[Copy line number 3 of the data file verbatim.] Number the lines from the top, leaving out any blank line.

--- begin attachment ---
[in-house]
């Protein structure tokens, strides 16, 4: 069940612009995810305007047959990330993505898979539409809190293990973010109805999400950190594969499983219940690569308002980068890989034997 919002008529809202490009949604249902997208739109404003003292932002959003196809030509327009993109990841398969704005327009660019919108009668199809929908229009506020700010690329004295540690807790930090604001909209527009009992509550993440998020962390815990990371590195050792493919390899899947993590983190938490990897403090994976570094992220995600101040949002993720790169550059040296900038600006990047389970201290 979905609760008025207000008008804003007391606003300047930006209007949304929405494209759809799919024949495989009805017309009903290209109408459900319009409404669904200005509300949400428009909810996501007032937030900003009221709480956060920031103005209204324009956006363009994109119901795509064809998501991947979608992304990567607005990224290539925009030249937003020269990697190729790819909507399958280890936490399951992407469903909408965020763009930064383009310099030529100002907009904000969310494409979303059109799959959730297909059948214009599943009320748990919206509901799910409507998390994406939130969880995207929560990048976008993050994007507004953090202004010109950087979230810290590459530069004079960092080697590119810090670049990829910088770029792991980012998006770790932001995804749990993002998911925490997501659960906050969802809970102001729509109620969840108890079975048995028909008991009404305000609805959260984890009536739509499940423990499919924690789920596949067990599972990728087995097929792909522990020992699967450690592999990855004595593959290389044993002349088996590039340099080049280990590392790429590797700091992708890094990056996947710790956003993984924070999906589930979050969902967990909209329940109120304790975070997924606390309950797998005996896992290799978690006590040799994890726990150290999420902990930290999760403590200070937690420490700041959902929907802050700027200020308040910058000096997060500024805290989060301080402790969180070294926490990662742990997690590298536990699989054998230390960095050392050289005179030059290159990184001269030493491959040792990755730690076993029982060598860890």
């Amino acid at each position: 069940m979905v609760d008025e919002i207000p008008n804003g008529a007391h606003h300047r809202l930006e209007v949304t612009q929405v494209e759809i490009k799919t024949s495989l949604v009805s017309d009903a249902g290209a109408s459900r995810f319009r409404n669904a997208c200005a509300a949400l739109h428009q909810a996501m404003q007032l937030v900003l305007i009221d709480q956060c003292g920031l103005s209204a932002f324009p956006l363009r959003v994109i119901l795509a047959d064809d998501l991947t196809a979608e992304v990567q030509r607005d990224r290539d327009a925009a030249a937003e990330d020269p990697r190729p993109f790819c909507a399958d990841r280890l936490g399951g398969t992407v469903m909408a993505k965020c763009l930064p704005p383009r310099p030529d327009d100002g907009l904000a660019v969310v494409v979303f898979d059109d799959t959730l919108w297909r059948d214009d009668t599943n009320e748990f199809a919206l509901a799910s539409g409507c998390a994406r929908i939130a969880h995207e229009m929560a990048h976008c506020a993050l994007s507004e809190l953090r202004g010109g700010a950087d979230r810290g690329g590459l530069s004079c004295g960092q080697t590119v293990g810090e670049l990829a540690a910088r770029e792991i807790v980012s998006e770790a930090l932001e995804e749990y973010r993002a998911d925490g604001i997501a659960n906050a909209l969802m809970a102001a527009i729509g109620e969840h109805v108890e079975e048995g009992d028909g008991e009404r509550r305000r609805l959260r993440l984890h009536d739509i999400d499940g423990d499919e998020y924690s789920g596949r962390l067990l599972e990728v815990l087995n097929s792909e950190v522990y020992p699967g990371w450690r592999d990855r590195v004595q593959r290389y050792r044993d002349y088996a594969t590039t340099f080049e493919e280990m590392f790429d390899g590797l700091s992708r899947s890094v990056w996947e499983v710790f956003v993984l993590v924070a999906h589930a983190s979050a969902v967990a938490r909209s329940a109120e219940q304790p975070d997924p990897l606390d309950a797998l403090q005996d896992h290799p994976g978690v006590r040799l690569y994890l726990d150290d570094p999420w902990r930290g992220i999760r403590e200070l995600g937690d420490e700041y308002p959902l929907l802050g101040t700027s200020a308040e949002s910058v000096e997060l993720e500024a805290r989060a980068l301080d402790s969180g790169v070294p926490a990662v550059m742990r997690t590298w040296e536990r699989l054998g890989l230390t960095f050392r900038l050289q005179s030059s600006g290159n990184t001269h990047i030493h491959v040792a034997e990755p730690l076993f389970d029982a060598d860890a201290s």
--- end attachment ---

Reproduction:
């Amino acid at each position: 069940m979905v609760d008025e919002i207000p008008n804003g008529a007391h606003h300047r809202l930006e209007v949304t612009q929405v494209e759809i490009k799919t024949s495989l949604v009805s017309d009903a249902g290209a109408s459900r995810f319009r409404n669904a997208c200005a509300a949400l739109h428009q909810a996501m404003q007032l937030v900003l305007i009221d709480q956060c003292g920031l103005s209204a932002f324009p956006l363009r959003v994109i119901l795509a047959d064809d998501l991947t196809a979608e992304v990567q030509r607005d990224r290539d327009a925009a030249a937003e990330d020269p990697r190729p993109f790819c909507a399958d990841r280890l936490g399951g398969t992407v469903m909408a993505k965020c763009l930064p704005p383009r310099p030529d327009d100002g907009l904000a660019v969310v494409v979303f898979d059109d799959t959730l919108w297909r059948d214009d009668t599943n009320e748990f199809a919206l509901a799910s539409g409507c998390a994406r929908i939130a969880h995207e229009m929560a990048h976008c506020a993050l994007s507004e809190l953090r202004g010109g700010a950087d979230r810290g690329g590459l530069s004079c004295g960092q080697t590119v293990g810090e670049l990829a540690a910088r770029e792991i807790v980012s998006e770790a930090l932001e995804e749990y973010r993002a998911d925490g604001i997501a659960n906050a909209l969802m809970a102001a527009i729509g109620e969840h109805v108890e079975e048995g009992d028909g008991e009404r509550r305000r609805l959260r993440l984890h009536d739509i999400d499940g423990d499919e998020y924690s789920g596949r962390l067990l599972e990728v815990l087995n097929s792909e950190v522990y020992p699967g990371w450690r592999d990855r590195v004595q593959r290389y050792r044993d002349y088996a594969t590039t340099f080049e493919e280990m590392f790429d390899g590797l700091s992708r899947s890094v990056w996947e499983v710790f956003v993984l993590v924070a999906h589930a983190s979050a969902v967990a938490r909209s329940a109120e219940q304790p975070d997924p990897l606390d309950a797998l403090q005996d896992h290799p994976g978690v006590r040799l690569y994890l726990d150290d570094p999420w902990r930290g992220i999760r403590e200070l995600g937690d420490e700041y308002p959902l929907l802050g101040t700027s200020a308040e949002s910058v000096e997060l993720e500024a805290r989060a980068l301080d402790s969180g790169v070294p926490a990662v550059m742990r997690t590298w040296e536990r699989l054998g890989l230390t960095f050392r900038l050289q005179s030059s600006g290159n990184t001269h990047i030493h491959v040792a034997e990755p730690l076993f389970d029982a060598d860890a201290s």